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Did You Know?
- The Kaibab Squirrel is found exclusively in the Grand Canyon National Park
- There are nine different sub-species of the Albert’s Squirrel, the Kaibab Squirrel is one of them
- This rare squirrel is offered strict protection from the National Park Service, Forest Service and the State of Arizona
What is a Kaibab Squirrel?
While you are wandering around the ponderosa pine forest along the North Rim of the Grand Canyon National Park (an area that is only 1800 square kilometres) you may notice a small squirrel with a black stomach, a fluffy white tail and rather long tufts on their ears. This my friends is the incredibly rare Kaibab Squirrel. In the past, the Kaibab Squirrel was designated as its own species, however, that designation has be revoked as they are now classed as a sub-species of the Albert’s Squirrel. Naturally, many people still feel that they are distinct enough to warrant species classification but I am going to stick with what Science is telling us. The Kaibab Squirrel is one of the nine sub-species of the Albert’s Squirrel.
What does the Kaibab Squirrel, ponderosa pine and fungi all have in common? You give up already? Their success is dependant upon each other. That’s right, these three ecosystem components form a symbiotic relationship that benefits each member. Just a little bit of background information – the fungi grows on the roots of the ponderosa pine and essentially becomes an extension of the root system. First, you have the ponderosa pine, which provides food for the Kaibab Squirrel and carbohydrates to the fungi. Next up, you have the fungi, which also provides food to the squirrel and draws in water, nitrogen, phosphorus and other nutrients for the pine trees. Finally, you have the Kaibab Squirrel which spreads the spores of the fungi all over the forest so the fungi and pine trees can flourish.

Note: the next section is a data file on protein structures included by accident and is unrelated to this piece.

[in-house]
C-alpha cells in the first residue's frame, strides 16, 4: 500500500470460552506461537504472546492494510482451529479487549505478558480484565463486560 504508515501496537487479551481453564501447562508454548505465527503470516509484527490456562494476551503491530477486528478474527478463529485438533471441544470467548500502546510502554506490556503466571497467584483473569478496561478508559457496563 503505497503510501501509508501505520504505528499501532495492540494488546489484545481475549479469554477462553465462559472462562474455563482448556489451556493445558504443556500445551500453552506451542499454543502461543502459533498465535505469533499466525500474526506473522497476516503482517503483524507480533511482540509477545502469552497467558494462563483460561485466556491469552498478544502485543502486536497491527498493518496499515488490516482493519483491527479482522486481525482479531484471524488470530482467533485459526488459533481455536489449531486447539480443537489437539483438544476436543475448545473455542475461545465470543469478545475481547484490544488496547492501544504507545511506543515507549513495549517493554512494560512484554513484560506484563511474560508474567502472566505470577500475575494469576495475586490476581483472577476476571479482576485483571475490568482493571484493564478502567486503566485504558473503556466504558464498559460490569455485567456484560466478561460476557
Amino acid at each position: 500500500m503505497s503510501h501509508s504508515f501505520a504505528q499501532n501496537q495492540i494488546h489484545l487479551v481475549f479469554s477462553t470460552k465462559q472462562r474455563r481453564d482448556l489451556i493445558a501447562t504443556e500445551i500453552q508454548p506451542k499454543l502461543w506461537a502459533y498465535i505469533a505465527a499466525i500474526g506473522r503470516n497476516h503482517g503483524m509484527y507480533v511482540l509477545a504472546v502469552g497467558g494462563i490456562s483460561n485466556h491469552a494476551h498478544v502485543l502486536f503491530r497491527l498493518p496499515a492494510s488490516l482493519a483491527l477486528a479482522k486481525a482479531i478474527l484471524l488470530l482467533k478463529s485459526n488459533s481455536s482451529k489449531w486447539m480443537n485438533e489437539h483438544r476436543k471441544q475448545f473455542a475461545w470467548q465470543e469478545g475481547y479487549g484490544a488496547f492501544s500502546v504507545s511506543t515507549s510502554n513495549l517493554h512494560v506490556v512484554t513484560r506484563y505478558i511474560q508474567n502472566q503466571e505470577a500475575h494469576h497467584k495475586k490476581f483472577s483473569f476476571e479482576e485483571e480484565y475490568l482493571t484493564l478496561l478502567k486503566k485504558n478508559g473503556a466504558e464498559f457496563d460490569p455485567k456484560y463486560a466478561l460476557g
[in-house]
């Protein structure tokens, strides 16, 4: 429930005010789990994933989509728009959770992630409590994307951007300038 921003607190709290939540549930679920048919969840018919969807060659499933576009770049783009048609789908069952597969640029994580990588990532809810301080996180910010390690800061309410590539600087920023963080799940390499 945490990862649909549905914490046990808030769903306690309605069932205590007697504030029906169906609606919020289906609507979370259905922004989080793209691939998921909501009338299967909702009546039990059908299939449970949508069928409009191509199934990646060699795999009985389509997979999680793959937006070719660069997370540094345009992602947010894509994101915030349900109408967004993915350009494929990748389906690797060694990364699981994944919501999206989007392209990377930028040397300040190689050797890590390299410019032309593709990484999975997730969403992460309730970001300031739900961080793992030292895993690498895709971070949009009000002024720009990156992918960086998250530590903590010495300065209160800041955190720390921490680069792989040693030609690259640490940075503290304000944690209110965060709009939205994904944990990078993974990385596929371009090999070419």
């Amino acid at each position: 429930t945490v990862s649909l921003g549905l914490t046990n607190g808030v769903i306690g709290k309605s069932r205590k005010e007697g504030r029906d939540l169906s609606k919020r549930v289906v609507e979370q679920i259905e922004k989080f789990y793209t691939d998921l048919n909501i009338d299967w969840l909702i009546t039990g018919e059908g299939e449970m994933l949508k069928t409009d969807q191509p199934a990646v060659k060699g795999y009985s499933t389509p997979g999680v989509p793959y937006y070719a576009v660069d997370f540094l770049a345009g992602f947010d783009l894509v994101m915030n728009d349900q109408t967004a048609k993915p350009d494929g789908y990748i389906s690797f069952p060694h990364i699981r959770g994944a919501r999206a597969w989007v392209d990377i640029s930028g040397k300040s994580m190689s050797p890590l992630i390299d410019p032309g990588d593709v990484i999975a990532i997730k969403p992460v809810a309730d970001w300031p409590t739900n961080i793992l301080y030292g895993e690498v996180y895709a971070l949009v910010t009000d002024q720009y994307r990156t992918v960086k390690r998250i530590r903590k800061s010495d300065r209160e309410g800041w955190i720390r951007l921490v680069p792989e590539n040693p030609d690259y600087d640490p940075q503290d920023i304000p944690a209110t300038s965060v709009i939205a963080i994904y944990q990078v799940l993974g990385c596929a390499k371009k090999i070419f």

An Unique Ecosystem
The Kaibab Squirrel is known to feed on the same pine trees, year after year, which they mark with remnants of past feedings – essentially they can tell which trees to eat by the mess they made on the forest floor the last time they feasted on the twigs. This is interesting in its own right but something even more amazing is the Kaibab Squirrel selects these feeding trees based on their chemistry, which means trees with higher nitrogen, sodium and carbohydrate levels are consumed by the squirrel. And do you know what increases these chemical properties in the pine trees? Yep, you guessed it…Fungi! Essentially, these three components form a complicated ecosystem and if you happen to remove one from the equation, they will all fall.
Slider Photo Credits:
Photo 1: Kevin Doxstater
Photo 2: Azhikerdude
Photo 3: Grand Canyon NPS